The Gospel Of Wealth
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HANDS up!" shouted the Road Agent. As he was going through the pockets of the passengers one of them remonstrated.
"This is hard," said he, " to give up "
"Nonsense," shouted the Road Magnate, " if it were not for us leisure classes there would be no demand for your watches."
"But you give us nothing for them," urged the Discontented Passenger.
"I have organized the production of valuables," replied the Captain of Industry; "consider what a waste it would be to pick all your pockets separately."
"But we don't want our pockets picked," said the Agitator.
"I am charging only what the traffic will bear," returned the Capitalist. "I leave your clothes and enough food to last you till the end of your journey; besides, I leave you free to earn more valuables."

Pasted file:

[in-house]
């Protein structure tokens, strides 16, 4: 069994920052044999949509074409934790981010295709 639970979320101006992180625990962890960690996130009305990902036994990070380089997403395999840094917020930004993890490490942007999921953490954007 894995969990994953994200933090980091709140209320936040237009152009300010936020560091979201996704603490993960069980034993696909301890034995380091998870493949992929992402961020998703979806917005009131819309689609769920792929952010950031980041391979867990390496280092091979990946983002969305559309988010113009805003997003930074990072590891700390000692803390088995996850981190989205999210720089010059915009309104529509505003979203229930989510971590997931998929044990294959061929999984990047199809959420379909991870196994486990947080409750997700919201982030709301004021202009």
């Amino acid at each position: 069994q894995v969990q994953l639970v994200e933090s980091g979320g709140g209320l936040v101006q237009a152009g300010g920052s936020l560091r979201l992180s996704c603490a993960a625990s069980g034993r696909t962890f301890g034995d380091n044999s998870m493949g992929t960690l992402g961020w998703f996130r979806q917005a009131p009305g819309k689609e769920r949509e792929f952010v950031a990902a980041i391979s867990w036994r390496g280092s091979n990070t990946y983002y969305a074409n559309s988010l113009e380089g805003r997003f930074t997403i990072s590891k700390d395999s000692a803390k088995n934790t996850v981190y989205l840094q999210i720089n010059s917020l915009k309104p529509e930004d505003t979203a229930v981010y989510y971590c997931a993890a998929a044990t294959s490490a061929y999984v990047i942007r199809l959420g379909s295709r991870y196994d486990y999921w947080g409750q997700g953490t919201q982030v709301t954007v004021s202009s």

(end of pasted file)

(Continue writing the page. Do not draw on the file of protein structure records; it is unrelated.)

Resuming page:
"This is simple theft—benevolent assimilation, I mean," said the Undesirable Citizen.
"I give you permission to use the road. What more do you want, you Demagogues?"
"We want to control our own highway."
"If you controlled the road yourselves the dear public would be robbed. Much better to leave the highways to professional highwaymen."
"You forget the immense sums I have given to the public by handing back purses and bags when I took the valuables; that, as Comrade Rockefeller says, 'is paying wages, which is the best sort of giving.' "
"I'm only taking what you have now, whereas the Trusts take mortgages on all you may ever have."
"But you have no right at all to anything we produce."
"I am holding it only as a Trustee," said the Leading Citizen, "and I have founded a library with my gains."
- Bolton Hall, “The Gospel Of Wealth,” Life 38, no. 978 (August 1, 1901): 85.
- Bolton Hall, “The Gospel Of Wealth,” The Independent 53, no. 2749 (August 8, 1901): 1869.
- Bolton Hall, “The Gospel Of Wealth,” The Public 4, no. 185 (October 19, 1901): 442-443.